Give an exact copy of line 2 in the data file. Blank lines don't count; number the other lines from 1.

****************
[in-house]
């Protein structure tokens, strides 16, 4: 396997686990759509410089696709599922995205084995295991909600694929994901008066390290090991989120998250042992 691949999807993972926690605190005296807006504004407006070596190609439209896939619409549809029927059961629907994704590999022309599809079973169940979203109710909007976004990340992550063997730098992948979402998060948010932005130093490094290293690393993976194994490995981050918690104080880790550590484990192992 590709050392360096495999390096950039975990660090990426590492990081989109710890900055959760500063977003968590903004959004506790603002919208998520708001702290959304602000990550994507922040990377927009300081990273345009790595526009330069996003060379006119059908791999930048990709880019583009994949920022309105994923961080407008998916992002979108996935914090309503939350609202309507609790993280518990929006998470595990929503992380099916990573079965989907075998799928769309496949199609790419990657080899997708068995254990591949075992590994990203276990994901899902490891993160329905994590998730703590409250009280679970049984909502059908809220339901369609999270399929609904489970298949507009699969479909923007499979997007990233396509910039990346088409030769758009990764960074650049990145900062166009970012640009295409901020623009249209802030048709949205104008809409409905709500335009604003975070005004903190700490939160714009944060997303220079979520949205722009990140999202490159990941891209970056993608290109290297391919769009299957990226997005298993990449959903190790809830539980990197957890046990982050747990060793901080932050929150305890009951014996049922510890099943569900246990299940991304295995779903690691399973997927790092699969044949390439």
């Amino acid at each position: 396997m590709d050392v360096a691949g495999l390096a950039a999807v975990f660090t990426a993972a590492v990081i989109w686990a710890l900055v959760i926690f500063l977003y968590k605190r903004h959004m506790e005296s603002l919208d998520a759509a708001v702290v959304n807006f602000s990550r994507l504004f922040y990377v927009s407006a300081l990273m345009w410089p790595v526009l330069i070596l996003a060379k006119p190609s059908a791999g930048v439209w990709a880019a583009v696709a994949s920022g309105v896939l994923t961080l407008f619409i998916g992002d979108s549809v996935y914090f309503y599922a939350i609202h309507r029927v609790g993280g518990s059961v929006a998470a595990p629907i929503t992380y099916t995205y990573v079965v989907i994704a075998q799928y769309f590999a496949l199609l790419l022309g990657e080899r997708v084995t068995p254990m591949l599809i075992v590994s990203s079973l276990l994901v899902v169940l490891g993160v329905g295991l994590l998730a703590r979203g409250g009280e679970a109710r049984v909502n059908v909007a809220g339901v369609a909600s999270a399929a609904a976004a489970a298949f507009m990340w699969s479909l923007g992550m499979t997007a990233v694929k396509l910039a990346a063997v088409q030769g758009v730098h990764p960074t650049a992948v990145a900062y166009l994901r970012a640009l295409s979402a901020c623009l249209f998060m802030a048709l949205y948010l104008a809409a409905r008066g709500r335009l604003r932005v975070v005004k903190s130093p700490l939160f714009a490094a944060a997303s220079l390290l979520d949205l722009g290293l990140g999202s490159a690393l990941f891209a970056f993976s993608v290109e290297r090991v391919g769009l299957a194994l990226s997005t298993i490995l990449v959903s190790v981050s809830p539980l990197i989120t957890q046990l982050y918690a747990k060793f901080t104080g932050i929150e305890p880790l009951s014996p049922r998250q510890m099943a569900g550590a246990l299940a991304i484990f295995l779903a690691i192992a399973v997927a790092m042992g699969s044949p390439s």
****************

């Protein structure tokens, strides 16, 4: 396997686990759509410089696709599922995205084995295991909600694929994901008066390290090991989120998250042992 691949999807993972926690605190005296807006504004407006070596190609439209896939619409549809029927059961629907994704590999022309599809079973169940979203109710909007976004990340992550063997730098992948979402998060948010932005130093490094290293690393993976194994490995981050918690104080880790550590484990192992 590709050392360096495999390096950039975990660090990426590492990081989109710890900055959760500063977003968590903004959004506790603002919208998520708001702290959304602000990550994507922040990377927009300081990273345009790595526009330069996003060379006119059908791999930048990709880019583009994949920022309105994923961080407008998916992002979108996935914090309503939350609202309507609790993280518990929006998470595990929503992380099916990573079965989907075998799928769309496949199609790419990657080899997708068995254990591949075992590994990203276990994901899902490891993160329905994590998730703590409250009280679970049984909502059908809220339901369609999270399929609904489970298949507009699969479909923007499979997007990233396509910039990346088409030769758009990764960074650049990145900062166009970012640009295409901020623009249209802030048709949205104008809409409905709500335009604003975070005004903190700490939160714009944060997303220079979520949205722009990140999202490159990941891209970056993608290109290297391919769009299957990226997005298993990449959903190790809830539980990197957890046990982050747990060793901080932050929150305890009951014996049922510890099943569900246990299940991304295995779903690691399973997927790092699969044949390439």